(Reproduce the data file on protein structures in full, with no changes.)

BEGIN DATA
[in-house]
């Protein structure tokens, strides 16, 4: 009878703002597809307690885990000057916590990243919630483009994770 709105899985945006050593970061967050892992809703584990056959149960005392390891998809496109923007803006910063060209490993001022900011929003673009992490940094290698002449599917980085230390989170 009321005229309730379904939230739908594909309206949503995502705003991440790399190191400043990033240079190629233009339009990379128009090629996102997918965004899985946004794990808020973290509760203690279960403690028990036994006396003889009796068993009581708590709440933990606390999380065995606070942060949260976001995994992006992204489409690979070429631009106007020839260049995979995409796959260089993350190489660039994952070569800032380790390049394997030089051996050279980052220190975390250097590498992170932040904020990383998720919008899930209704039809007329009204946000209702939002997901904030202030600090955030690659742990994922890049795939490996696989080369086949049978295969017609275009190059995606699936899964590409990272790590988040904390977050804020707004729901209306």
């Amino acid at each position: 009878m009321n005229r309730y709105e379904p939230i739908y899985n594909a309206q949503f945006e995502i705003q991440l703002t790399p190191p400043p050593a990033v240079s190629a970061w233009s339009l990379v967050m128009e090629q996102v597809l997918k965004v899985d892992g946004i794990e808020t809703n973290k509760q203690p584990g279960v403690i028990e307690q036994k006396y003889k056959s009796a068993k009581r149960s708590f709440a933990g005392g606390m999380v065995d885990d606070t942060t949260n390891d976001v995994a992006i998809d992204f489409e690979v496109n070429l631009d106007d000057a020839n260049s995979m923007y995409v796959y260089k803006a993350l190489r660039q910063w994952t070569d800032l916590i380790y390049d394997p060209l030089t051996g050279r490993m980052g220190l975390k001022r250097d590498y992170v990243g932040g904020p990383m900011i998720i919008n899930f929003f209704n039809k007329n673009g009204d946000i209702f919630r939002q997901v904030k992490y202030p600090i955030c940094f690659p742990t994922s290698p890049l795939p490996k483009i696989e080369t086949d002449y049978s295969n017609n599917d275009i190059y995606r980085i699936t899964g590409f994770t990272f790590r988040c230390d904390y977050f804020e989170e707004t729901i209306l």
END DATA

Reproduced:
[in-house]
């Protein structure tokens, strides 16, 4: 009878703002597809307690885990000057916590990243919630483009994770 709105899985945006050593970061967050892992809703584990056959149960005392390891998809496109923007803006910063060209490993001022900011929003673009992490940094290698002449599917980085230390989170 009321005229309730379904939230739908594909309206949503995502705003991440790399190191400043990033240079190629233009339009990379128009090629996102997918965004899985946004794990808020973290509760203690279960403690028990036994006396003889009796068993009581708590709440933990606390999380065995606070942060949260976001995994992006992204489409690979070429631009106007020839260049995979995409796959260089993350190489660039994952070569800032380790390049394997030089051996050279980052220190975390250097590498992170932040904020990383998720919008899930209704039809007329009204946000209702939002997901904030202030600090955030690659742990994922890049795939490996696989080369086949049978295969017609275009190059995606699936899964590409990272790590988040904390977050804020707004729901209306």
């Amino acid at each position: 009878m009321n005229r309730y709105e379904p939230i739908y899985n594909a309206q949503f945006e995502i705003q991440l703002t790399p190191p400043p050593a990033v240079s190629a970061w233009s339009l990379v967050m128009e090629q996102v597809l997918k965004v899985d892992g946004i794990e808020t809703n973290k509760q203690p584990g279960v403690i028990e307690q036994k006396y003889k056959s009796a068993k009581r149960s708590f709440a933990g005392g606390m999380v065995d885990d606070t942060t949260n390891d976001v995994a992006i998809d992204f489409e690979v496109n070429l631009d106007d000057a020839n260049s995979m923007y995409v796959y260089k803006a993350l190489r660039q910063w994952t070569d800032l916590i380790y390049d394997p060209l030089t051996g050279r490993m980052g220190l975390k001022r250097d590498y992170v990243g932040g904020p990383m900011i998720i919008n899930f929003f209704n039809k007329n673009g009204d946000i209702f919630r939002q997901v904030k992490y202030p600090i955030c940094f690659p742990t994922s290698p890049l795939p490996k483009i696989e080369t086949d002449y049978s295969n017609n599917d275009i190059y995606r980085i699936t899964g590409f994770t990272f790590r988040c230390d904390y977050f804020e989170e707004t729901i209306l």